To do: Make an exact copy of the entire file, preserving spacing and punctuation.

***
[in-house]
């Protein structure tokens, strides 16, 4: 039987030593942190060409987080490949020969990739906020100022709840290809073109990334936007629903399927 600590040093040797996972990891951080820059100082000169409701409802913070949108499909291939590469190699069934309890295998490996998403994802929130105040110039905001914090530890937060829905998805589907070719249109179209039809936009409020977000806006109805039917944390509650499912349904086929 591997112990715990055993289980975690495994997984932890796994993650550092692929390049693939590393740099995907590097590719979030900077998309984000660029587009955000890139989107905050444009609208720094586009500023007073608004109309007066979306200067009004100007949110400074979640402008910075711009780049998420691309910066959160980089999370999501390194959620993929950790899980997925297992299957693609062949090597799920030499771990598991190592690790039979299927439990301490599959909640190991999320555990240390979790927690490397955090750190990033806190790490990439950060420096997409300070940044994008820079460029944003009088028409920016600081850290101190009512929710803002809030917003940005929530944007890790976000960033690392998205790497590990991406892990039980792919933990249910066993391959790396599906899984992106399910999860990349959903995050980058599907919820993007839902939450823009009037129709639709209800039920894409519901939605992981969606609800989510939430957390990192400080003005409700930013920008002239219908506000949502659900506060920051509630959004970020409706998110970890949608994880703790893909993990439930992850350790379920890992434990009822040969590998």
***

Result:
[in-house]
């Protein structure tokens, strides 16, 4: 039987030593942190060409987080490949020969990739906020100022709840290809073109990334936007629903399927 600590040093040797996972990891951080820059100082000169409701409802913070949108499909291939590469190699069934309890295998490996998403994802929130105040110039905001914090530890937060829905998805589907070719249109179209039809936009409020977000806006109805039917944390509650499912349904086929 591997112990715990055993289980975690495994997984932890796994993650550092692929390049693939590393740099995907590097590719979030900077998309984000660029587009955000890139989107905050444009609208720094586009500023007073608004109309007066979306200067009004100007949110400074979640402008910075711009780049998420691309910066959160980089999370999501390194959620993929950790899980997925297992299957693609062949090597799920030499771990598991190592690790039979299927439990301490599959909640190991999320555990240390979790927690490397955090750190990033806190790490990439950060420096997409300070940044994008820079460029944003009088028409920016600081850290101190009512929710803002809030917003940005929530944007890790976000960033690392998205790497590990991406892990039980792919933990249910066993391959790396599906899984992106399910999860990349959903995050980058599907919820993007839902939450823009009037129709639709209800039920894409519901939605992981969606609800989510939430957390990192400080003005409700930013920008002239219908506000949502659900506060920051509630959004970020409706998110970890949608994880703790893909993990439930992850350790379920890992434990009822040969590998």